FIG. 4 shows various air currents that are created around exit vents 56c, 56d, and exit vents 58c, 58d inside the passenger compartment of vehicle 10. Such air currents will obviously vary depending on the number of exit vents being operated and depending on the operation of the heating or air conditioning inside the vehicle. The smoke removal system is intended to compensate for such variables in the flow rates for air to be drawn through the various exit vents.

FIG. 1 shows a side elevational view of a vehicle 10 with the primary exit vents 58a, 58c and the secondary exit vents 56a, 56c interconnected through branch duct 54a, 54b which pass through flow controller 53, through the main suction duct 52, and to the outside of the vehicle through exhaust duct 60.

Referring now to FIGS. 7-10, an alternative application of the smoke removal system relates to an aircraft passenger vehicle 70. The aircraft smoke removal system involves multiple primary exit vents 85a, 85b which are located on an articulated arm to be positioned adjacent the smoker's head and multiple secondary exit vents 72 located adjacent ashtrays on the various arm rests. The primary exit vents 85 and the secondary exit vents 72 are interconnected through branch ducts 78 which are operatively connected to main ducts 80. Optionally, residual smoke exit vents 74 may be provided in the overhead areas of the passenger compartment. The residual smoke exit vents 74 are operatively connected to branch ducts 76 which, in turn, are coupled to the main suction ducts 80. With reference to FIG. 7, the main suction ducts 80 pass the smoke-contaminated air through aircraft outflow valves 82b to the exterior of the aircraft. When the aircraft 70 is in flight, suction is created by fans 82a which bring the contaminated air to the outflow valves 82b and subsequently to the exterior of the aircraft. Each main suction duct 80 is also operatively connected to a fire protection halon 84 which serves as a safety device for the smoke removal system plumbing.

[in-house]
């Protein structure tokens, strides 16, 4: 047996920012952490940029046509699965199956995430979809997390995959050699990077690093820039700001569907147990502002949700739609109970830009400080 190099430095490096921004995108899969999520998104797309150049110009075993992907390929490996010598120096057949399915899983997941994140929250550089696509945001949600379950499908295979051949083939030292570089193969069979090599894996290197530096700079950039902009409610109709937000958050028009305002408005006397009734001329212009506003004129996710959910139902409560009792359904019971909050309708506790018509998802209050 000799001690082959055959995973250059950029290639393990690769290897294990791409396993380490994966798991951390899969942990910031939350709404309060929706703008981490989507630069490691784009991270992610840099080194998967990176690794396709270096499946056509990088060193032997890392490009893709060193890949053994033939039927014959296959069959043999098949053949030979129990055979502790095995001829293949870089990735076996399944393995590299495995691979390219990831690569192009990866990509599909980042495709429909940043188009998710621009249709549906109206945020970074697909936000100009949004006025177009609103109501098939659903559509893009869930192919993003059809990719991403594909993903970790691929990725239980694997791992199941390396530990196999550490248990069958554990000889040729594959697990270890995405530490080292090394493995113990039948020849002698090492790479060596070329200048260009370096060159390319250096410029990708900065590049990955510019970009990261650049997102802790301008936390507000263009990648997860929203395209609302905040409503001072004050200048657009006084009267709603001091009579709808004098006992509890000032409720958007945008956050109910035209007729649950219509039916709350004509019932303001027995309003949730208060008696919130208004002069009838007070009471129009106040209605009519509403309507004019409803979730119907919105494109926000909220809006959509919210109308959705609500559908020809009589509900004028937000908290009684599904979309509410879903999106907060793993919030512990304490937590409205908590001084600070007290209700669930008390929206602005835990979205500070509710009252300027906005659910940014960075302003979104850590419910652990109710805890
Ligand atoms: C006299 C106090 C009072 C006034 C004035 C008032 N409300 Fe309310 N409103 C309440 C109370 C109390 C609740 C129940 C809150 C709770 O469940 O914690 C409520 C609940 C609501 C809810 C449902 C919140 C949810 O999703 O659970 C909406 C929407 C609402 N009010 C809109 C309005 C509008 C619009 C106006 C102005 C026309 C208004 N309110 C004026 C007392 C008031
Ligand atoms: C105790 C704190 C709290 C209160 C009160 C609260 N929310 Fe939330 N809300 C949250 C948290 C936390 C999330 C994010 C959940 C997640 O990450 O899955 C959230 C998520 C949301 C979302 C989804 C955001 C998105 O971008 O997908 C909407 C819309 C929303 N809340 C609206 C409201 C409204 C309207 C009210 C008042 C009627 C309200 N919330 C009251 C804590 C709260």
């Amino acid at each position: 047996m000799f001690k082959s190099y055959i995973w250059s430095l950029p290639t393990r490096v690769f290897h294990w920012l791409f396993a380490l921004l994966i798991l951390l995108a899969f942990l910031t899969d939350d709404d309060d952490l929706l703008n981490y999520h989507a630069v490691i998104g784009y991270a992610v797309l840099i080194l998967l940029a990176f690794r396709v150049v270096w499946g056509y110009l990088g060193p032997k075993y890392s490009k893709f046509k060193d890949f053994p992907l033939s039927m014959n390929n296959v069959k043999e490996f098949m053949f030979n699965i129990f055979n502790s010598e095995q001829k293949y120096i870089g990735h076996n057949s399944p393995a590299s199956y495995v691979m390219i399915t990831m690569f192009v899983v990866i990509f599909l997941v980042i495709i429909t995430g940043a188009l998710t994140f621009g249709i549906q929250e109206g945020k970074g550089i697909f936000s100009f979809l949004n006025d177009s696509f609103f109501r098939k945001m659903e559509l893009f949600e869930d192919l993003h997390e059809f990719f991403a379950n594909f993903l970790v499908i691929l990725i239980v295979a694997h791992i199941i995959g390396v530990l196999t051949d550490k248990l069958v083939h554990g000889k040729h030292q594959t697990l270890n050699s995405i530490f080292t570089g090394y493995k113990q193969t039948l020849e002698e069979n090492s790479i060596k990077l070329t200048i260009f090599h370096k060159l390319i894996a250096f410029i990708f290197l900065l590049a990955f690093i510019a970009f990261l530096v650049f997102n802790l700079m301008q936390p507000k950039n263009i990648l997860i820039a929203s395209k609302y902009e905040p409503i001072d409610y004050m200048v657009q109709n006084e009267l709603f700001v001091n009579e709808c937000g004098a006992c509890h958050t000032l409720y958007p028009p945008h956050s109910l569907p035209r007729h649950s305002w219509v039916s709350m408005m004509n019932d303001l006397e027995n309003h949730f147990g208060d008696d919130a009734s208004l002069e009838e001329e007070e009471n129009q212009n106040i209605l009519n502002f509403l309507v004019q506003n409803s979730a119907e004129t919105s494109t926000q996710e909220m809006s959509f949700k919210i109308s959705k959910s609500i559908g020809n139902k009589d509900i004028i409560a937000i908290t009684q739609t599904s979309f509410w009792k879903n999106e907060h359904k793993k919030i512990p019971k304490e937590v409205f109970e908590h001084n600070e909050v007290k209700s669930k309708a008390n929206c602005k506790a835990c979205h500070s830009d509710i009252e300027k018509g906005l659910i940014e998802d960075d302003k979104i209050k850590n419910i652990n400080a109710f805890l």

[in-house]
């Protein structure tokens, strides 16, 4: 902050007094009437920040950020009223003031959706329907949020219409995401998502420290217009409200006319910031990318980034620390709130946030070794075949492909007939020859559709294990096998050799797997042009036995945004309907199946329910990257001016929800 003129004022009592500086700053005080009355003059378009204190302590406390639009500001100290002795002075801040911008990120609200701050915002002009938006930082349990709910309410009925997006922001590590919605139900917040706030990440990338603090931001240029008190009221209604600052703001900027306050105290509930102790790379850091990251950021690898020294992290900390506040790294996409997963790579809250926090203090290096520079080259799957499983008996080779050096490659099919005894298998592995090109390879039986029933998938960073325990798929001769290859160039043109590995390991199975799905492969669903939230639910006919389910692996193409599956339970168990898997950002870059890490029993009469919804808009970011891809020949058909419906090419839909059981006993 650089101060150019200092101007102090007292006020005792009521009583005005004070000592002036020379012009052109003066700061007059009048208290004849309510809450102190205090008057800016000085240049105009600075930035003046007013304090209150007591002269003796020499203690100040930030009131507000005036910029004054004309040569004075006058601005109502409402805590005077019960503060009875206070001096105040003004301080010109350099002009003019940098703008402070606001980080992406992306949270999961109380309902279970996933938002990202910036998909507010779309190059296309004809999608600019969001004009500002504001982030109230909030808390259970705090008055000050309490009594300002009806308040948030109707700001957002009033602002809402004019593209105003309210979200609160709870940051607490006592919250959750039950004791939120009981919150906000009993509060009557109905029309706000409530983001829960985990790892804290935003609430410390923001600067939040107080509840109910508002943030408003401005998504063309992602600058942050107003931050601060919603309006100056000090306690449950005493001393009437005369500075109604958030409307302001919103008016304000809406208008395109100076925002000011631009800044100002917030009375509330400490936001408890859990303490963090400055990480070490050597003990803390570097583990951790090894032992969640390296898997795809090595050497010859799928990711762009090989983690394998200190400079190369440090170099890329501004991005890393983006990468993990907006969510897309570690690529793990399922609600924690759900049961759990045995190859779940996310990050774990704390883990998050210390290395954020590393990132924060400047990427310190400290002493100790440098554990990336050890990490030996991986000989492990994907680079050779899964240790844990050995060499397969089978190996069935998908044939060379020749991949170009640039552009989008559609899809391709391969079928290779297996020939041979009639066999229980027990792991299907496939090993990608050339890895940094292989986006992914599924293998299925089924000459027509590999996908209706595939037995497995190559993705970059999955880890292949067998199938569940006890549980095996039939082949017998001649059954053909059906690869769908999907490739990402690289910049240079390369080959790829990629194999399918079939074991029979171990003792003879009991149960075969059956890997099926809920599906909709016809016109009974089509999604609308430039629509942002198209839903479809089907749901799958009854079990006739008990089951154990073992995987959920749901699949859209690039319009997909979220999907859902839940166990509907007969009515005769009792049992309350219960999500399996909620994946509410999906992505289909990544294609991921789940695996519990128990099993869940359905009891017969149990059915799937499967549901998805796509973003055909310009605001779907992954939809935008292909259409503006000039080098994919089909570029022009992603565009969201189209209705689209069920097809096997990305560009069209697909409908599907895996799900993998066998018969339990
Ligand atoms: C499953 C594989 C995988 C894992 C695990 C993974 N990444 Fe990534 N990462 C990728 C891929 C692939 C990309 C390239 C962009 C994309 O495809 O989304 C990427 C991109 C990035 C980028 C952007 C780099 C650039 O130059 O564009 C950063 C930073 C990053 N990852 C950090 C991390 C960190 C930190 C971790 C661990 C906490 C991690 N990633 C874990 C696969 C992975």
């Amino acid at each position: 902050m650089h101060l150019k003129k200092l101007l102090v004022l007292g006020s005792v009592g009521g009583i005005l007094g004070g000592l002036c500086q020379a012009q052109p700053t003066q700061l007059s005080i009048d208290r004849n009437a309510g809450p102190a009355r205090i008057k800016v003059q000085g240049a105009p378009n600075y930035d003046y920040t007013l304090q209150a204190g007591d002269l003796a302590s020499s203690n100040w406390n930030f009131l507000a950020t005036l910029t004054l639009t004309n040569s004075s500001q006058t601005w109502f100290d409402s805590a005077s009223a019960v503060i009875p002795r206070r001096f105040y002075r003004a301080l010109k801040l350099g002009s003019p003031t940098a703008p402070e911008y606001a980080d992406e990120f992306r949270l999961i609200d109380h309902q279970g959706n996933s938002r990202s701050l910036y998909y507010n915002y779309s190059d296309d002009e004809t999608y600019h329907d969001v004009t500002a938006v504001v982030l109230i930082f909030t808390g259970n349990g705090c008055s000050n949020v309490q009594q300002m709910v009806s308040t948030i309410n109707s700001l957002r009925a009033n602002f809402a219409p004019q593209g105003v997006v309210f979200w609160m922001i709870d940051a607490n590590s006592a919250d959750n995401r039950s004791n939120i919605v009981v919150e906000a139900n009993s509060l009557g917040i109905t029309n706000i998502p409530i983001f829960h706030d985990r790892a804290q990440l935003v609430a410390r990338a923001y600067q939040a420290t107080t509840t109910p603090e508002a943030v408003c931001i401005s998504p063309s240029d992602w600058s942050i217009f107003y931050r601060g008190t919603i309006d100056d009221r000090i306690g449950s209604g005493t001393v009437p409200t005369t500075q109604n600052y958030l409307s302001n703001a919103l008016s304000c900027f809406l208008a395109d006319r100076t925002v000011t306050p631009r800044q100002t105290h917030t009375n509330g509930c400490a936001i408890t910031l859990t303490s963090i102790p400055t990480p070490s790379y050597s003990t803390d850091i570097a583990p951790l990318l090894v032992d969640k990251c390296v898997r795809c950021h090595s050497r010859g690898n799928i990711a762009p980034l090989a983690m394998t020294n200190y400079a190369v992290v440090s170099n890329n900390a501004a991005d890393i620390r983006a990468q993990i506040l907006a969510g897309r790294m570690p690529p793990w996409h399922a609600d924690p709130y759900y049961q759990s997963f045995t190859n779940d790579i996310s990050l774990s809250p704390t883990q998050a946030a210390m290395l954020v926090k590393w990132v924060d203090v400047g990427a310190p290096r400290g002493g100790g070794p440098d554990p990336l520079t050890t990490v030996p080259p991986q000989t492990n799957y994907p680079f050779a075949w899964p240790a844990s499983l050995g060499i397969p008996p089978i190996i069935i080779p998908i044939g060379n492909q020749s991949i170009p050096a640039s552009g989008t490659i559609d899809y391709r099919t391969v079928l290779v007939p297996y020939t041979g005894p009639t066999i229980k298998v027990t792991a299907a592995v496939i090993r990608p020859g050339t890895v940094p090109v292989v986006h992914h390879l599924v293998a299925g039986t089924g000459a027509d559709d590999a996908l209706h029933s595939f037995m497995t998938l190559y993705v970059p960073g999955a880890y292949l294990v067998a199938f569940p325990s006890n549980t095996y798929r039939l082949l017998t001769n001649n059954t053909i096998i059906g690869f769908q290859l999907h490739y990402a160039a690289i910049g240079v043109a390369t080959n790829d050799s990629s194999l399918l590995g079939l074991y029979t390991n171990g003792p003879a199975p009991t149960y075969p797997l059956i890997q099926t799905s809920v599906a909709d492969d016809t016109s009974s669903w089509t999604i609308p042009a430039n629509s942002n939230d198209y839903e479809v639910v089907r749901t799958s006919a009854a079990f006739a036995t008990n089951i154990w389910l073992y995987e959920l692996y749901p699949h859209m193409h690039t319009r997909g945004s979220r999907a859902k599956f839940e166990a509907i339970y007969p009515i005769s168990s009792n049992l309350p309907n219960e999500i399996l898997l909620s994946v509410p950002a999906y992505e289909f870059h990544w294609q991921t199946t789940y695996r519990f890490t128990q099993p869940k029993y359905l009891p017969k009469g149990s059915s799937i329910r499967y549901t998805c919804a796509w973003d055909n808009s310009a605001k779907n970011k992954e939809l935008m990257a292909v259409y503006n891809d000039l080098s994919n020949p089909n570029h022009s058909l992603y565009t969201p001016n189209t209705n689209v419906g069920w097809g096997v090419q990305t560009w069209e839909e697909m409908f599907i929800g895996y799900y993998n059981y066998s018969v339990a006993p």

Each of the primary exit vents 85a, 85b and the secondary exit vents 72, 74 are individually, selectively controllable so that only passengers engaged in smoking need actuate the respective suction vents to elemeintate substantially all of the secondhand smoke. Such a selectively operable system not only effectively controls secondhand smoke, but also preserves energy. Although the embodiment of FIGS. 7-10 show articulated arms 85a, 85b as being the primary exit vents, it is understood that a type of hood may be used which extends down and is located above the smoker's head.

With reference to FIG. 9, secondary smoke exit vents 72 are, in one embodiment, mounted in an armrest 86 adjacent an ashtray 88. Each secondary exit vent 72 creates a capture zone 90 which is a three dimensional area extending radially outwardly of the vent 72. Any smoke within the capture zone 90 (primarily from the cigarette, cigar, etc.) will be direcely removed through the secondary exit vent 72. Likewise, the articulated arm 92 which includes a primary exit vent 96 creates a capture zone 73 to remove any smoke exhaled by the smoker or that otherwise has entered into the capture zone 73. If any residual smoke happens to escape the capture zones 73, 90, such residual smoke will be removed by the residual exit vents 74 (FIG. 8). The capture zones will, of course, vary depending on the rate of flow through the particular exit vent. The greater the suction force, the greater the flow, and the larger the capture zone will be. For example, an 18 inch radius of capture zone will require approximately 350 to 500 cfm to pass through a duct having a 2 inch radius.